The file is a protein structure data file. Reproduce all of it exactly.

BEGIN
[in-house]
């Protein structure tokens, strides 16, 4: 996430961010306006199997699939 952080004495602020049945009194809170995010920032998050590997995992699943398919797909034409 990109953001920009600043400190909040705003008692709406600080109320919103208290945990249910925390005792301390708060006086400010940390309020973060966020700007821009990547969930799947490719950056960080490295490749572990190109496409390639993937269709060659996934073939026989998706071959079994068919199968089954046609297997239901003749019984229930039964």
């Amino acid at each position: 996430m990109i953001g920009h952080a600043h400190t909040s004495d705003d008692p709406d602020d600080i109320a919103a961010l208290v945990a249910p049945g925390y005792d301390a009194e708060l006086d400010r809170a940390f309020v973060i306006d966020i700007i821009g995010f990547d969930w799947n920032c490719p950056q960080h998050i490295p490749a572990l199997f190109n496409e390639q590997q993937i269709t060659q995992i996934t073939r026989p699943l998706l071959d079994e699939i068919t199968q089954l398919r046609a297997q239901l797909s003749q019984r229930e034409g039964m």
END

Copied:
[in-house]
């Protein structure tokens, strides 16, 4: 996430961010306006199997699939 952080004495602020049945009194809170995010920032998050590997995992699943398919797909034409 990109953001920009600043400190909040705003008692709406600080109320919103208290945990249910925390005792301390708060006086400010940390309020973060966020700007821009990547969930799947490719950056960080490295490749572990190109496409390639993937269709060659996934073939026989998706071959079994068919199968089954046609297997239901003749019984229930039964």
């Amino acid at each position: 996430m990109i953001g920009h952080a600043h400190t909040s004495d705003d008692p709406d602020d600080i109320a919103a961010l208290v945990a249910p049945g925390y005792d301390a009194e708060l006086d400010r809170a940390f309020v973060i306006d966020i700007i821009g995010f990547d969930w799947n920032c490719p950056q960080h998050i490295p490749a572990l199997f190109n496409e390639q590997q993937i269709t060659q995992i996934t073939r026989p699943l998706l071959d079994e699939i068919t199968q089954l398919r046609a297997q239901l797909s003749q019984r229930e034409g039964m």